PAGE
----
“Having No One” (HCTW) by Sabrina Smith
I awoke screaming. Slowly, I calmed down as well I could before starting to cry into my pillow. I had no one. After glancing down at my wrists and the scars and scabs there I closed my eyes and tried to go back to sleep.
I awoke the next morning and changed out of my pajamas and into my usual black outfit, shoving an equally black jacket on over it. Then I went downstairs.
My father, a banker, glanced at me and pursed his lips, but chose not to say anything. My mother took one look at me and did the opposite.
“It’s been two months, Rosie,” she said, sitting across from me at the table. “You can come out of mourning.” I fiddled with my cereal and didn’t say anything. “I know you miss him,” she muttered. “We all do. But we need to move on.”
“I’m going to school,” I said abruptly, grabbing my bag and walking out the door. I didn’t look back at the massive house I’d exited, know mom would be watching. Instead I chose to look to the manicured lawn and the end of the driveway. Just as I arrived, the bus pulled up and the doors opened, allowing me to board.
Everyone greeted me with “Goth Girl!” I ignored it and kept walking to the back of the bus to sit, alone.
We stopped in front of the school a few taunting jeers later and I made my way to the locker I’d previously shared with my twin.
As I opened it I was hit with the realization I would have millions of times over every day: he was dead. I’d left it just the same for that reason. His things sat at the upper half of the locker, as if he was waiting impatiently for me to finish.
I filled my bag with everything I’d need for the day and closed the door.
My classes went by at a snail’s pace, frequented by the voices of those who I used to consider my friends making jabs at me.
My life was changed at lunch.
I sat in the back corner of the cafeteria, at my own table, under the flickering florescent lighting. Just like every other day, I imagined Alex sitting across from me, laughing. I unpacked my lunch. As I took a bite of my apple someone sat down across from me.
“Hello,” said a cheerful voice. “I’m Janet. Who are you?” For a moment I was stunned.
“Rosie,” I stammered. She smiled and began to eat her lunch as if there was nothing wrong. As I looked at her my eyes hurt. Even in the dim light her outfit practically glowed bright pink and green.
“It’s nice to meet you,” I said suddenly. She grinned.
“It’s nice to meet you. I’m new here,” she said, answering the question I never asked. “I only just moved from Windor.” I nodded and felt that it was my turn to make some polite conversation.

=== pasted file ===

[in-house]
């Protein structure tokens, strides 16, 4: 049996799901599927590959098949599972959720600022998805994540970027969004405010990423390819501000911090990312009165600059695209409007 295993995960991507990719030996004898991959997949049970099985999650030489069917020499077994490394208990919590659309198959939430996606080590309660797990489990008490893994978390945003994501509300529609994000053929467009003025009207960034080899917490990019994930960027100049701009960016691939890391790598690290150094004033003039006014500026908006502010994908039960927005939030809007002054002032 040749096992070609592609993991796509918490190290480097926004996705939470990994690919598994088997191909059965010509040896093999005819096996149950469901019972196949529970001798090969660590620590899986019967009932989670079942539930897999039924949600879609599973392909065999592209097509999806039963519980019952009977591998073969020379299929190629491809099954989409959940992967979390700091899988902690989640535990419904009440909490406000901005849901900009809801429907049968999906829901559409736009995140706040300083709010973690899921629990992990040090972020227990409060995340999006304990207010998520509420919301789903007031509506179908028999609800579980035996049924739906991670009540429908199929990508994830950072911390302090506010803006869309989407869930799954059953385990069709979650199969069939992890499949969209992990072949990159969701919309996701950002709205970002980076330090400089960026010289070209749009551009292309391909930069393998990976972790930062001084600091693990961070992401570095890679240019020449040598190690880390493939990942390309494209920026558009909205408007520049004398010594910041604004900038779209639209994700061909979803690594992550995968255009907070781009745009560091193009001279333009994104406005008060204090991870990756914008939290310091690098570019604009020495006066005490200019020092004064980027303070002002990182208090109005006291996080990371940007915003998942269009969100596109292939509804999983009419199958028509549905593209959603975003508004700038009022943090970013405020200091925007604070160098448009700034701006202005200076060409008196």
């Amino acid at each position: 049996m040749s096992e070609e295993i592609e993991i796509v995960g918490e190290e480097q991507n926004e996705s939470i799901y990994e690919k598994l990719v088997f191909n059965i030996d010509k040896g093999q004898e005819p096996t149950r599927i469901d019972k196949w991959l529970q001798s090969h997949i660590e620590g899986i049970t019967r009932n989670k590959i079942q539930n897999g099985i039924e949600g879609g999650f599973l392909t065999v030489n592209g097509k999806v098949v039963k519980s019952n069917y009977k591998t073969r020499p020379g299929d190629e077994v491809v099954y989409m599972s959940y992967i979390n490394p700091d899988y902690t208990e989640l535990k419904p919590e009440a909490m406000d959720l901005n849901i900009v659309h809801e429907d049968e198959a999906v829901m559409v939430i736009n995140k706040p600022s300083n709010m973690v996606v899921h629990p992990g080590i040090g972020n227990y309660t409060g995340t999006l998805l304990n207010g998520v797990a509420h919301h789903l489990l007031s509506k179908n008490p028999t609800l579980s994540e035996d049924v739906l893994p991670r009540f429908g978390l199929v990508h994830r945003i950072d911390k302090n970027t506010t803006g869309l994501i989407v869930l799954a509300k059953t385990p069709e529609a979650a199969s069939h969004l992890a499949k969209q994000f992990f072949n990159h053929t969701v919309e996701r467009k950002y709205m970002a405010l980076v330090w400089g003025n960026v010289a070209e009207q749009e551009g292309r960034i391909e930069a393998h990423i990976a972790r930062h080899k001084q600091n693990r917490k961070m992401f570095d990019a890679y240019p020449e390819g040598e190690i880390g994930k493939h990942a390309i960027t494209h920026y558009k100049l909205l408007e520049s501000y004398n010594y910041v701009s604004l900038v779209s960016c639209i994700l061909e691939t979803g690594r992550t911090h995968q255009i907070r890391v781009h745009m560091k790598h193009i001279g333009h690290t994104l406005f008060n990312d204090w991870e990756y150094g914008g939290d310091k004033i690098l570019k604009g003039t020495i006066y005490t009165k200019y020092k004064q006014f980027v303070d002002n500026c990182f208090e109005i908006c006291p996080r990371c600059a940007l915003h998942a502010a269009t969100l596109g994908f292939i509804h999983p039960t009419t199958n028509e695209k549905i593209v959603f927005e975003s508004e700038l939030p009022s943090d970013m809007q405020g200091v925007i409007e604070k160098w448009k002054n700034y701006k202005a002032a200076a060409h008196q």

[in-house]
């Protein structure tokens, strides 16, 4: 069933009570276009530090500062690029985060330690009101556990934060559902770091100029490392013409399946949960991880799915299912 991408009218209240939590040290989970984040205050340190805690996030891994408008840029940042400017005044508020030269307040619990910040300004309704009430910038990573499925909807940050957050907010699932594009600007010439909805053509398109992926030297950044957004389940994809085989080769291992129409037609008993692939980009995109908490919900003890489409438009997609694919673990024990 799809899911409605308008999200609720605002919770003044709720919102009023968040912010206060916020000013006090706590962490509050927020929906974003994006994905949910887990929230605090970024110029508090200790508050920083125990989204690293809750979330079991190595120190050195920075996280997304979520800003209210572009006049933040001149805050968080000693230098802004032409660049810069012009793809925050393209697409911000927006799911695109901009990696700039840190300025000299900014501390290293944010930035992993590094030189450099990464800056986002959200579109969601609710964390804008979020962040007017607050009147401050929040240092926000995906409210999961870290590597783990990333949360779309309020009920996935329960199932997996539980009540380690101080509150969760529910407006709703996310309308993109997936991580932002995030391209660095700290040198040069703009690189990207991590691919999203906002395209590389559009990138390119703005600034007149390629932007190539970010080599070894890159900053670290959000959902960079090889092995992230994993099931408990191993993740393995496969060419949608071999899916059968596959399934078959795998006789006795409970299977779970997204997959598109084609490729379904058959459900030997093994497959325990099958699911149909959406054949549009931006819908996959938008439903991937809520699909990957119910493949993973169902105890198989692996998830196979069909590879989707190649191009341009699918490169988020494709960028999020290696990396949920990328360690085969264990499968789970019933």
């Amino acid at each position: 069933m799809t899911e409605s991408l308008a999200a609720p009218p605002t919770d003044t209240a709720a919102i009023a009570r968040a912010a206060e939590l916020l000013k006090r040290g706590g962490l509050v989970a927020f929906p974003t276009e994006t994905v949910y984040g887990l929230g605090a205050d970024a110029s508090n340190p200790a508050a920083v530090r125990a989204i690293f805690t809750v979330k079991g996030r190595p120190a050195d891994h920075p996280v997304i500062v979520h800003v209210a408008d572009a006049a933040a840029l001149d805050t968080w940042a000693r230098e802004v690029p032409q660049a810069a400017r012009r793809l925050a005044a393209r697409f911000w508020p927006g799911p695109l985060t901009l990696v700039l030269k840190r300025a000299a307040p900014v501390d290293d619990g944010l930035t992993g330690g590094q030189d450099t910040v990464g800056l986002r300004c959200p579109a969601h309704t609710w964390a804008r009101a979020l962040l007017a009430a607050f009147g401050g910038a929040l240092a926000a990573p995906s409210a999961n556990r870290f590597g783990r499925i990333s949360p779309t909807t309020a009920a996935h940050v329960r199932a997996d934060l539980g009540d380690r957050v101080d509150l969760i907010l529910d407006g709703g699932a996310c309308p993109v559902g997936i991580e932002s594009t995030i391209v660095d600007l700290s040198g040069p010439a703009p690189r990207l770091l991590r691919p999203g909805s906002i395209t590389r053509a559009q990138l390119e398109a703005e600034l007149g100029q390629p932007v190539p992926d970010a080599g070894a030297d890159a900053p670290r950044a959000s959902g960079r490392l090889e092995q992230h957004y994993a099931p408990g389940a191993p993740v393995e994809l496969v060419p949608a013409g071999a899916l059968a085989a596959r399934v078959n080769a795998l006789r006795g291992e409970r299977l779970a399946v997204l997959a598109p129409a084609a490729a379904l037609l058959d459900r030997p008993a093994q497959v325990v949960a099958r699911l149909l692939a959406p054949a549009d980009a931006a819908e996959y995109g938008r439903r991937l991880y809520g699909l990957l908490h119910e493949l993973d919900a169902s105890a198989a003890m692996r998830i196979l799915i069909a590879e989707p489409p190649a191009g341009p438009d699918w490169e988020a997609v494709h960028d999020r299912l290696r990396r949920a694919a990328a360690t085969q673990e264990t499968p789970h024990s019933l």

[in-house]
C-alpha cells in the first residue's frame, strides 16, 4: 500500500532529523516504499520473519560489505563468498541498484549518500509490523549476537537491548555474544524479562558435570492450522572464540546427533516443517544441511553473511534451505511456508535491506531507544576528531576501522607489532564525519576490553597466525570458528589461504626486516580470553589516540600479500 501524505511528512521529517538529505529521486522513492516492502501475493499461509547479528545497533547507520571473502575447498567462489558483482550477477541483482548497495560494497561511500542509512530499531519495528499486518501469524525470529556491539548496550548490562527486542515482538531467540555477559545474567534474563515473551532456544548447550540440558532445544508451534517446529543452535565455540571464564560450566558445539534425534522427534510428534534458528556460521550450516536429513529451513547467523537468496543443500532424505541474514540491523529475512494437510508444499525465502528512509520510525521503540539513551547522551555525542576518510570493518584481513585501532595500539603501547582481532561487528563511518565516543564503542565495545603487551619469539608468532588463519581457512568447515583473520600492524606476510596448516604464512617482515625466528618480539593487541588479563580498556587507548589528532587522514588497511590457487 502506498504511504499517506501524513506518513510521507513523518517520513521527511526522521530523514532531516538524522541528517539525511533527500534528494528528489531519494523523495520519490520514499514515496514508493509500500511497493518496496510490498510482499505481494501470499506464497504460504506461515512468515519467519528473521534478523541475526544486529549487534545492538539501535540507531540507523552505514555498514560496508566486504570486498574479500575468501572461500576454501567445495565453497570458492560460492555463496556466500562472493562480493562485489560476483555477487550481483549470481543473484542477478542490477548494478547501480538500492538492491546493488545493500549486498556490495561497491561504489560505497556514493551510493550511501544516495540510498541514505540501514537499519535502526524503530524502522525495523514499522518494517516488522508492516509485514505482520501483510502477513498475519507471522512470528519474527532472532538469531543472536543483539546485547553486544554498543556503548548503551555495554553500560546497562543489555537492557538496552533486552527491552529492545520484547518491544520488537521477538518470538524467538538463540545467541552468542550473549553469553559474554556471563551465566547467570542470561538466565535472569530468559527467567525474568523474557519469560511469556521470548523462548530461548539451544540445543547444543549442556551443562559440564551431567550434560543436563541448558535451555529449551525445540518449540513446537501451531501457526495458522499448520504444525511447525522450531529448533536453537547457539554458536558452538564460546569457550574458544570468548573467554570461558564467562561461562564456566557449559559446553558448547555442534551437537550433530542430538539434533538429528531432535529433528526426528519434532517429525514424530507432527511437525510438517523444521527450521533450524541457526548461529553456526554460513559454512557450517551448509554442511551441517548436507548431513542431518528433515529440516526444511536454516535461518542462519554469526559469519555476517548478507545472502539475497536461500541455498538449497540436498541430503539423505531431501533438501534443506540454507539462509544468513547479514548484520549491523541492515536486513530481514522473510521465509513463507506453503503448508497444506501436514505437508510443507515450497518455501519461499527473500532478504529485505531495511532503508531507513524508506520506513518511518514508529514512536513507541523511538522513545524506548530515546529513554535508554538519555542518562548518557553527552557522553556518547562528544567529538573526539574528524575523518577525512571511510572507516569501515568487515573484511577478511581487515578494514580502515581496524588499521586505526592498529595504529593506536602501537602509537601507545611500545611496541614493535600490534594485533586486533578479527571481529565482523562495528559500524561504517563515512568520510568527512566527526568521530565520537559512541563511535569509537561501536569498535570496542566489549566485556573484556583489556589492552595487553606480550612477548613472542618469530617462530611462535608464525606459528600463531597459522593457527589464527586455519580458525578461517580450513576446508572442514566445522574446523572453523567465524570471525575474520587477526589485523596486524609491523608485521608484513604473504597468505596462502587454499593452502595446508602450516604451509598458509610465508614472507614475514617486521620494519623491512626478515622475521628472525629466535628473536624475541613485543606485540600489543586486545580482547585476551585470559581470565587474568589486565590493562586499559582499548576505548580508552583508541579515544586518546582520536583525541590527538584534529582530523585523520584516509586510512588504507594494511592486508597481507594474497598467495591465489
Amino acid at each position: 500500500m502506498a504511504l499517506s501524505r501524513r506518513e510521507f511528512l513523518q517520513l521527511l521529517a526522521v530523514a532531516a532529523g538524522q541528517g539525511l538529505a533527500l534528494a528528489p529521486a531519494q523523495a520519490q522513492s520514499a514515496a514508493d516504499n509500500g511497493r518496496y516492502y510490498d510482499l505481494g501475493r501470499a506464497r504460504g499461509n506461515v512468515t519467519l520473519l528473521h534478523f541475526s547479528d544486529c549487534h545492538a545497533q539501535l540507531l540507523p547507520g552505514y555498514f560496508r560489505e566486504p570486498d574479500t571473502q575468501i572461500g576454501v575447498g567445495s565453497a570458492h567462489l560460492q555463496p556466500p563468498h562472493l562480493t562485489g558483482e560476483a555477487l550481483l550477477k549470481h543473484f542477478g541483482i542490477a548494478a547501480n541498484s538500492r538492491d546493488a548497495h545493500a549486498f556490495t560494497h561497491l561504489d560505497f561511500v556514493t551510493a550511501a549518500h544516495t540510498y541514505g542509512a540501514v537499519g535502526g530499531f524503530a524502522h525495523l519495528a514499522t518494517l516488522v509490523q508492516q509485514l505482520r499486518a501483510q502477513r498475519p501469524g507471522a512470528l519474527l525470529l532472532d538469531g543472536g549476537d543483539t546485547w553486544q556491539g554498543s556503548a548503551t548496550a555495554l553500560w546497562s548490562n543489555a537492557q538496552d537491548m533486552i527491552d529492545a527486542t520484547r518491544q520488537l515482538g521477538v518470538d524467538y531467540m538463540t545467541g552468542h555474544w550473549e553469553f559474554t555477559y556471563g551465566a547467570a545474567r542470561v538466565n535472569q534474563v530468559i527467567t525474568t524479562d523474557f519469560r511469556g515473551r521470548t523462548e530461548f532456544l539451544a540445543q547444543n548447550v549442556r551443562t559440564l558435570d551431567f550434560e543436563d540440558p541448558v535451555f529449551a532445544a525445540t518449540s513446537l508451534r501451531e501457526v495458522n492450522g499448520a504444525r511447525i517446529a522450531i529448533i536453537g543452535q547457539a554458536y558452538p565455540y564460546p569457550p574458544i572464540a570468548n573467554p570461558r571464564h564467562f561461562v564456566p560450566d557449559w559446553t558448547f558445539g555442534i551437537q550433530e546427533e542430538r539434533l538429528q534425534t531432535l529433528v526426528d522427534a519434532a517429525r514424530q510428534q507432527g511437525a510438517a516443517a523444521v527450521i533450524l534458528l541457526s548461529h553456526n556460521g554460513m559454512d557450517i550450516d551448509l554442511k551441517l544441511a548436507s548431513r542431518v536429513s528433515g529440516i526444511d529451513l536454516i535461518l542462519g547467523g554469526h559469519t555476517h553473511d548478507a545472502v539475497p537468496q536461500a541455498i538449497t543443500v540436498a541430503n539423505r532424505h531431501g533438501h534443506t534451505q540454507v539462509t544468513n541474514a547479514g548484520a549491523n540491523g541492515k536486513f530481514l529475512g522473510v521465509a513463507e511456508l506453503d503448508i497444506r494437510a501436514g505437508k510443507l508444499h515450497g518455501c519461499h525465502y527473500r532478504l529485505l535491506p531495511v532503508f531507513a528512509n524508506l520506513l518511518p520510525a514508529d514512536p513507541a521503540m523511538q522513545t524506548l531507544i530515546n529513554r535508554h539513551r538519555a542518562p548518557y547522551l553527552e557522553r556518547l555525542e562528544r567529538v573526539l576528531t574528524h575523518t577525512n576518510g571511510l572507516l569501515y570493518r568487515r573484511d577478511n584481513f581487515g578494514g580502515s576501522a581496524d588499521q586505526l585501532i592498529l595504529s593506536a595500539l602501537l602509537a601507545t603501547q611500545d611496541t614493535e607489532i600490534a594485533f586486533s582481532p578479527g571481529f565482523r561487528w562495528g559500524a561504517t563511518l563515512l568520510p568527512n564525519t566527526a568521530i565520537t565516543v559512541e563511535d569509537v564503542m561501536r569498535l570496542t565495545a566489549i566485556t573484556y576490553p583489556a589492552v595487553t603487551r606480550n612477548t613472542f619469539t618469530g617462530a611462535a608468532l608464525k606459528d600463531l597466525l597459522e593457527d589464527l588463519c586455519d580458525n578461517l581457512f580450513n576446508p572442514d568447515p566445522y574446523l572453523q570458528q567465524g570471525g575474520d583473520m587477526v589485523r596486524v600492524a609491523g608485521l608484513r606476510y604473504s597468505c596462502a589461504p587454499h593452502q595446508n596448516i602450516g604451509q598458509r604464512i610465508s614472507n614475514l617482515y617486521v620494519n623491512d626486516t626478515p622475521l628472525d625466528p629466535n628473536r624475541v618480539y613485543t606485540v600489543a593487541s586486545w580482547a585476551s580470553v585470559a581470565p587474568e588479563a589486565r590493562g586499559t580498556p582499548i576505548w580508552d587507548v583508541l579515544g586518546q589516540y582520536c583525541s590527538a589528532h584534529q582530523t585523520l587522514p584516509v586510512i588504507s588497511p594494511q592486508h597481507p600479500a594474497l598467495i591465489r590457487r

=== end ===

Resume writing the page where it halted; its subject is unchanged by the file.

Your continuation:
“What class do you have next?” I asked carefully.
“English with Mr. Hawthorne, I think.” I nodded, neglecting to mention I was in her class.
A week later she had grown on me. She had no idea that I like to take a razorblade to my wrists yet, and I hoped to keep it that way. Despite myself, I didn’t want to lose her.
“Why do they call you Goth Girl?” she asked one day. “Is it because you wear so many dark colors?”
I nodded. She moved on, talking at fifty miles an hour.
That night I made my way to the cemetery at the end of our street. I found Alex’s grave and sat down beside it.
“Hey,” I said. “I brought you something.” I laid a bluebird’s feather on the grave. “I know you couldn’t find one for your collection.
“I have a friend at school,” I continued, making myself more comfortable.
“Janet. I told you about her yesterday, remember? I want to tell her about- you know. I don’t know how, though. What do you think?”
“Rosie?” I started and turned. Janet stood behind me.
“What are you doing here?” we asked at the same time.
“This is where my mother’s buried,” she said, pointing to a plot a few rows down. “Cancer. Just before I moved here. Now it’s your turn, Rosie. Who’s this?” She pointed at my brother’s headstone.
“This is Alex,” I said. “He was my twin.”
“Hey, Alex,” she said softly. “I’m Rosie. It’s wonderful to meet you.”
“How’d he die?”
“There was an accident. A-A drunk driver came down the road as I was crossing…. Alex was waiting on the other side and saw him. He pushed me out of the way.”
“Oh….. Oh, no. Rosie, I’m so sorry.”
“I’m sorry, too, about your mom.” She shrugged.
“We knew it was going to happen. It still hurt, but we got to say goodbye, at least.” We were both quiet for a moment.
“Jan, I need to tell you something.”
“What is it?”
“They- They don’t call me Goth Girl because I wear dark clothes. I-I’m suicidal.”
“You do?” I gasped and she nodded.
“I have since the first day I was here.”
“And you- you still came to sit with me?” She nodded again.
I grabbed her in a tight hug. She grinned and hugged me back.
I couldn’t help but think that, somewhere, Alex was smiling down on me.
From then on I left the jacket in my closet.